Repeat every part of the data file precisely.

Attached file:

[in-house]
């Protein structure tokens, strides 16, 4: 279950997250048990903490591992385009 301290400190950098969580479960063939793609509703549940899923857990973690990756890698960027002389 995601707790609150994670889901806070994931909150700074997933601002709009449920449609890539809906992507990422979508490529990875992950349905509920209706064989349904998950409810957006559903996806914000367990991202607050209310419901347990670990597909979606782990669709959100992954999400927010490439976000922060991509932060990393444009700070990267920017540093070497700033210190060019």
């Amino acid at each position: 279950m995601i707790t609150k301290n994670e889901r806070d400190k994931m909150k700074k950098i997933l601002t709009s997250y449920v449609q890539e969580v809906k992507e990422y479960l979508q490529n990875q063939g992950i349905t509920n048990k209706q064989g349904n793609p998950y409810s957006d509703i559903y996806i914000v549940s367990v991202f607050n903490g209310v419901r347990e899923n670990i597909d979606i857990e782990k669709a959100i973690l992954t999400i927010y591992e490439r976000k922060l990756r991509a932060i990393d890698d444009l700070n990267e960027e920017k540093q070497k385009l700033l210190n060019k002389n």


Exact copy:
[in-house]
């Protein structure tokens, strides 16, 4: 279950997250048990903490591992385009 301290400190950098969580479960063939793609509703549940899923857990973690990756890698960027002389 995601707790609150994670889901806070994931909150700074997933601002709009449920449609890539809906992507990422979508490529990875992950349905509920209706064989349904998950409810957006559903996806914000367990991202607050209310419901347990670990597909979606782990669709959100992954999400927010490439976000922060991509932060990393444009700070990267920017540093070497700033210190060019």
């Amino acid at each position: 279950m995601i707790t609150k301290n994670e889901r806070d400190k994931m909150k700074k950098i997933l601002t709009s997250y449920v449609q890539e969580v809906k992507e990422y479960l979508q490529n990875q063939g992950i349905t509920n048990k209706q064989g349904n793609p998950y409810s957006d509703i559903y996806i914000v549940s367990v991202f607050n903490g209310v419901r347990e899923n670990i597909d979606i857990e782990k669709a959100i973690l992954t999400i927010y591992e490439r976000k922060l990756r991509a932060i990393d890698d444009l700070n990267e960027e920017k540093q070497k385009l700033l210190n060019k002389n």